The CSGO Lotto debacle is still fresh in the minds of many Steam users. Plenty of gamers hoped the con-artists responsible would be punished, but the Federal Trade Commission (FTC) has let them off with little more than a warning.
Back in late 2015, YouTubers Trevor Martin (TmarTn) and Thomas Cassel (ProSyndicate) posted videos where they claimed they found a safe and legal site, CSGO Lotto, where gamers could gamble Counter-Strike: Global Offensive (CS:GO for short) weapon skins for the chance to win even rarer skins that could be sold for vast amounts of real-world money. The videos went viral and attracted millions of gamers to the CSGO Lotto site. Fast forward to 2016, YouTubers such as h3h3Productions and HonorTheCall discovered that Martin and Cassel actually owned the site, and gamers were livid. According to a recent GameSpot article, Martin and Cassel violated YouTube guidelines by not disclosing their relationship to CSGO Lotto. The FTC eventually followed suit and investigated Martin and Cassel for using deceptive tactics to endorse the site.
According to the FTC’s investigation, not only did Martin and Cassel fail to disclose their ownership of the CSGO Lotto site, but they also ran an “influencer program” where they paid people with large social media followings between $2,500 and $55,000 to promote CSGO Lotto. The evidence against Martin and Cassel was damning, but sadly, the FTC only sent Martin, Cassel, and 21 of the influencers warning letters that stated they could not endorse any sort of brand without “clearly and conspicuously” disclosing any “material connection.”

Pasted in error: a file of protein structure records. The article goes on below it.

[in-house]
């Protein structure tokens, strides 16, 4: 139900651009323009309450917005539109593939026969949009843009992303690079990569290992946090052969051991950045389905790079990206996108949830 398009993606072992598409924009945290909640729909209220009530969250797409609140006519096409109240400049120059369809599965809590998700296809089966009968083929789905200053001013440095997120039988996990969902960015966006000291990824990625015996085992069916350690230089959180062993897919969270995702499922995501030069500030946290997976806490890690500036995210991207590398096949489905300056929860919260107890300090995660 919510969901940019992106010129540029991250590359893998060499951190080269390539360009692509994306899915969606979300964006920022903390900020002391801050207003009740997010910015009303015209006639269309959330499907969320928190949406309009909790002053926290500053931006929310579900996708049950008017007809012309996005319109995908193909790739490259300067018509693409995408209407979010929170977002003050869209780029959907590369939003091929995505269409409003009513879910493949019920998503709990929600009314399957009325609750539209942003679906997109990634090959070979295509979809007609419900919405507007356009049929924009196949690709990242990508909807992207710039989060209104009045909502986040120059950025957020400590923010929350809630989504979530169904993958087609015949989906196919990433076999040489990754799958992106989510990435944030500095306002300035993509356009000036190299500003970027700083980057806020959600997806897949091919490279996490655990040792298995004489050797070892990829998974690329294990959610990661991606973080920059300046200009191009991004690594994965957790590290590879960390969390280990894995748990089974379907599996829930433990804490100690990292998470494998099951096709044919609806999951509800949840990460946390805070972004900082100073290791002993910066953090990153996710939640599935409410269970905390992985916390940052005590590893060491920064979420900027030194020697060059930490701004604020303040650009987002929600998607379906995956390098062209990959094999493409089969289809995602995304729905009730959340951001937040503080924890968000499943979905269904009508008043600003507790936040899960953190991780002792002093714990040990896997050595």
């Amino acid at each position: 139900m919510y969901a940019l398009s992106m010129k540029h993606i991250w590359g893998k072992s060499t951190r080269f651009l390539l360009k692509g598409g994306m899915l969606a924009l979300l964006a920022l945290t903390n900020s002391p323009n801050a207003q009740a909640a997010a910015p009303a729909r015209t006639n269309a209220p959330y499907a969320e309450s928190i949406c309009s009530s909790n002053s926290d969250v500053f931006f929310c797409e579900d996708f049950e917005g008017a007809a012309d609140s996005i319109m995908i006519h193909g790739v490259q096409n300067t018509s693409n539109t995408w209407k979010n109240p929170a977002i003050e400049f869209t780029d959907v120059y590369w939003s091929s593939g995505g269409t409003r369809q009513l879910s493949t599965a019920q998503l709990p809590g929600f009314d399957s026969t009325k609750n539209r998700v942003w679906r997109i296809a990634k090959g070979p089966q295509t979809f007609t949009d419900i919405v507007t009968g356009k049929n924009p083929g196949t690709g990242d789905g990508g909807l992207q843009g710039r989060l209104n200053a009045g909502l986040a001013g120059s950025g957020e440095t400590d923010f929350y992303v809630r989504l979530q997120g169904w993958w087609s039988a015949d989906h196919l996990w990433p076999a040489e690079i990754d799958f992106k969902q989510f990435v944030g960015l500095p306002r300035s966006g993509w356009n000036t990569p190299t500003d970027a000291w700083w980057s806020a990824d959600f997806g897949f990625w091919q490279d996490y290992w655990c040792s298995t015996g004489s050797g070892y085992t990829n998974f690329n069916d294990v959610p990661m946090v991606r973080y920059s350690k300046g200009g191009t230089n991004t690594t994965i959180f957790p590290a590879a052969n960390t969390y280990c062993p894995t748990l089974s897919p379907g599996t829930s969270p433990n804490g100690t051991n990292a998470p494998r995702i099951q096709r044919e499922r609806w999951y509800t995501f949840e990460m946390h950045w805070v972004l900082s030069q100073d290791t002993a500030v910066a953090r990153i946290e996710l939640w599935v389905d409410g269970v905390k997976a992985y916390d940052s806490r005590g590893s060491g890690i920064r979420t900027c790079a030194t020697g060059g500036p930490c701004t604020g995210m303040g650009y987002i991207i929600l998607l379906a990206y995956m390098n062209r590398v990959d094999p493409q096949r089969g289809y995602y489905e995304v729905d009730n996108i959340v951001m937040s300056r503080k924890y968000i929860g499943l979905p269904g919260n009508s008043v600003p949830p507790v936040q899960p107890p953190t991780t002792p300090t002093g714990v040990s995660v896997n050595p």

While the lack of any tangible punishment may rub many gamers the wrong way, especially those who were victims of Martin and Cassel’s scam, according to Rolling Stone, “the commission typically can’t assess civil penalties on the first violation.” Furthermore, the FTC spokesman Mitchell J. Katz clarified, “The goal of the FTC isn’t to be a punitive or draconian agency. We are here to educate consumers about new markets.” However, the FTC isn’t letting Martin, Cassel, or the influencers off entirely scot-free, as they will be charged fines up to $40,654 if they violate a “consent order” set to take effect October 10th. Only time will tell if this order is enough to stop Martin and Cassel from trying to con gamers again.